That Was Then, This is Now


That Was Then, This Is Now (published and set in 1971,) is a coming-of-age young adult novel by S. E. Hinton. It follows the relationship between two friends, Mark and Bryon, who are like brothers but find their relationship rapidly changing.[1] It was later made into a film starring Emilio Estevez and Craig Sheffer.[2]


Bryon Douglas and Mark Jennings have been like brothers since childhood but now times are changing. Bryon is growing up and thinking about who he wants to be, but Mark is still living for the thrill of the moment.[3]

The book starts out with Bryon's mom being in the hospital. She is Bryon's birth mother, and Mark's adoptive mother. Mark's parents shot each other in a drunken argument. So Mark and Bryon have to make money to help support the family while their mom is in the hospital getting surgery.

Bryon gets a job at the local supermarket while Mark starts bringing in lots of cash. Bryon doesn't ask where it's from, but eventually, discovers that Mark has been getting his money by selling drugs to hippies. Bryon is horrified since his girlfriend's 13-year-old brother went mad because of someone selling him drugs. Byron calls the police on Mark, loosening their bond. When Mark comes home he tells him that he found the drugs and Mark say that he will stop if it makes Bryon upset. Bryon says it is too late, that he already called the police. Mark is surprised but does not believe it. The police come and take Mark away to a reformatory. A couple months afterward Bryon visits Mark, though Mark makes it very clear that he now hates him. Later, Mark acts up frequently and is sent to prison. The title of the book is one of the famous quotes in the book and is used at the end of the story.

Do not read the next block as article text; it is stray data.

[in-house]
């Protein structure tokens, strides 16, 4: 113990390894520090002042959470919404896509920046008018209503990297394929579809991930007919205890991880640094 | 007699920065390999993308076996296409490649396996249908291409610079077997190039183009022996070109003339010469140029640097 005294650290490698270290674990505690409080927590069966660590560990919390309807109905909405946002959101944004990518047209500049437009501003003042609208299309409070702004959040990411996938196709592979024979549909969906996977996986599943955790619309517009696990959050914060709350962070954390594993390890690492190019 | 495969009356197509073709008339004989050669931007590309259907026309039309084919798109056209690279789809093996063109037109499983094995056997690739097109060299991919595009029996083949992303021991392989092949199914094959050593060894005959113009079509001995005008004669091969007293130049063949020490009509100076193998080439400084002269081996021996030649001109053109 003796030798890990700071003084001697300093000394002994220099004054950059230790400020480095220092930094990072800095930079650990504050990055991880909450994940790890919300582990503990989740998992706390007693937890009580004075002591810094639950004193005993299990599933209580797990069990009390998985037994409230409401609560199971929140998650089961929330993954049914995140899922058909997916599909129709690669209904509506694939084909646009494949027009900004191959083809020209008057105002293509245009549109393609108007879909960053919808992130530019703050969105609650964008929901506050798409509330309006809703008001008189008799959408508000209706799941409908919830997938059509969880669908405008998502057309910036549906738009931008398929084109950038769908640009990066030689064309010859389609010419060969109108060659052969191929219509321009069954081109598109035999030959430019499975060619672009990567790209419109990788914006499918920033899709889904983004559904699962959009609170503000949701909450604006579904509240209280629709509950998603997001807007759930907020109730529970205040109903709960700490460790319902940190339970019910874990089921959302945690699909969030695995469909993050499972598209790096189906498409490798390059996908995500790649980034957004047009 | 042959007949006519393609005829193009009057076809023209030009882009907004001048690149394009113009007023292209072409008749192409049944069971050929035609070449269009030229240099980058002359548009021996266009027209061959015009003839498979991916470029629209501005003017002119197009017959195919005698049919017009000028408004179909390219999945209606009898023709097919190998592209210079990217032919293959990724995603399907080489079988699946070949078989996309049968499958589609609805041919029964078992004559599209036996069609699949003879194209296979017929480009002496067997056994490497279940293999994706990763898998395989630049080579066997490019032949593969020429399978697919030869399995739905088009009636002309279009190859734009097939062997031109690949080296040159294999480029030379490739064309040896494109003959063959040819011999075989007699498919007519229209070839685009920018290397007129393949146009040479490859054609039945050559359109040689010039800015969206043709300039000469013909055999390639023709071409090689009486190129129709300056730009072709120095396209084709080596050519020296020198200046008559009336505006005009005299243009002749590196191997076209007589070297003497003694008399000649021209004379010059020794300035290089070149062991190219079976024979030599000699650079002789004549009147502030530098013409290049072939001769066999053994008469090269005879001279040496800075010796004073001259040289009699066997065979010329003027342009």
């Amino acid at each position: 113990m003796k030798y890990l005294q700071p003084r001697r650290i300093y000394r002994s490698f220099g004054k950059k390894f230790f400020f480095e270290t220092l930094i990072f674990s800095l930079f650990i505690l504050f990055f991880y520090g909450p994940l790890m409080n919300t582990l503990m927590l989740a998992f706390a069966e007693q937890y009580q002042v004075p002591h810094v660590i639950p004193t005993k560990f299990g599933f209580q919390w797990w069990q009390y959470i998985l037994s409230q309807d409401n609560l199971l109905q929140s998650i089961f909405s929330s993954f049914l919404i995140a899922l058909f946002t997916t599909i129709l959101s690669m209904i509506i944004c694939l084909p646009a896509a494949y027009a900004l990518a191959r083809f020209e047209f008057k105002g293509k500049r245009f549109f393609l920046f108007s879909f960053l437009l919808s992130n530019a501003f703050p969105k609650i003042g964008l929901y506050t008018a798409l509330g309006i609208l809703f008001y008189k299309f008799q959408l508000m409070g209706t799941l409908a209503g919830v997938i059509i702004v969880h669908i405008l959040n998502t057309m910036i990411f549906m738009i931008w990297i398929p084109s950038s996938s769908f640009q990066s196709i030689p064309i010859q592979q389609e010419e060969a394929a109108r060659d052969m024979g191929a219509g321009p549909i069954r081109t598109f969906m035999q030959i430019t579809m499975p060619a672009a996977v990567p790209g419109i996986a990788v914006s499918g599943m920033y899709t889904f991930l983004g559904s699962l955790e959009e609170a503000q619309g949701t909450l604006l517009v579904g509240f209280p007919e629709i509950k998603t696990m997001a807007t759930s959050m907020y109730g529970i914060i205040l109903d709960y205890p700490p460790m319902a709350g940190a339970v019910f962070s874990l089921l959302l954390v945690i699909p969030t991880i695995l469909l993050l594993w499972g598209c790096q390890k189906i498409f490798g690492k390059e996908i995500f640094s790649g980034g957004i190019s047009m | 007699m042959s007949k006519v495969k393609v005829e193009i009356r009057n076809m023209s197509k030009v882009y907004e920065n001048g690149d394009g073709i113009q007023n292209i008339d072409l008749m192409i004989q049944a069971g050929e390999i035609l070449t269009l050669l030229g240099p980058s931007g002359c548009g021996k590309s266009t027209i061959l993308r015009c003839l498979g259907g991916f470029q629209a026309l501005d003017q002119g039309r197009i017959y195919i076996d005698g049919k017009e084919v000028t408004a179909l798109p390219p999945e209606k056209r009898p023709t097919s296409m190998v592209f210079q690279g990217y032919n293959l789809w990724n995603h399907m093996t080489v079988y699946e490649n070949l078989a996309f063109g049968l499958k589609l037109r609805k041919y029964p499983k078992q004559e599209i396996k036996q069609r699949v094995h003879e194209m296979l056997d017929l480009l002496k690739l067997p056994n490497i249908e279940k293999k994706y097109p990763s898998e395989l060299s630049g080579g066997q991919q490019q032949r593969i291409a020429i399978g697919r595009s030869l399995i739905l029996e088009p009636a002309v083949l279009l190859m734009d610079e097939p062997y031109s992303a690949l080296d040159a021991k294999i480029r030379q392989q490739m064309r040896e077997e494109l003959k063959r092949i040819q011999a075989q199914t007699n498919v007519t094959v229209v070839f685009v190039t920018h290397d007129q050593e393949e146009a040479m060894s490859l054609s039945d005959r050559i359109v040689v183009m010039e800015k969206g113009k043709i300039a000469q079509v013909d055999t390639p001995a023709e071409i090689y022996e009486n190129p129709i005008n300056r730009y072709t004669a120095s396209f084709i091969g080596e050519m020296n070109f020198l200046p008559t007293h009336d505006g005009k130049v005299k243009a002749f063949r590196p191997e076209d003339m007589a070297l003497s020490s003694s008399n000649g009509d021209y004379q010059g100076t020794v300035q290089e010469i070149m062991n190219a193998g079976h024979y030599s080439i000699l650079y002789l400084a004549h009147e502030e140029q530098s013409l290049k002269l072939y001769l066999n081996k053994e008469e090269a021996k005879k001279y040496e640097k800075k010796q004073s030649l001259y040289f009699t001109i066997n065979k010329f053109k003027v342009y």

Connections to other books by S.E. Hinton

The book, like Rumble Fish, takes place in Tulsa, Oklahoma in the same town as Hinton's first book, The Outsiders. However, unlike Rumble Fish, Ponyboy Curtis, the main character of The Outsiders, appears in That Was Then, This Is Now and even takes part in the events surrounding the dance and killing spree.

The characters of Tim and Curly Shepard from The Outsiders also appear, as does their sister Angela, who is original to That Was Then, This Is Now. Randy, who was in The Outsiders, also appears as a hippie in this book, which is appropriate to those who have read or seen The Outsiders, as Randy is an affluent kid who feels guilty about the class division and becomes repulsed by it, which is the background and beliefs of many hippies. In Tex, there is a brief description of Mark and Cathy, who are original to That Was Then, This Is Now.

See also
  • The Outsiders (novel)
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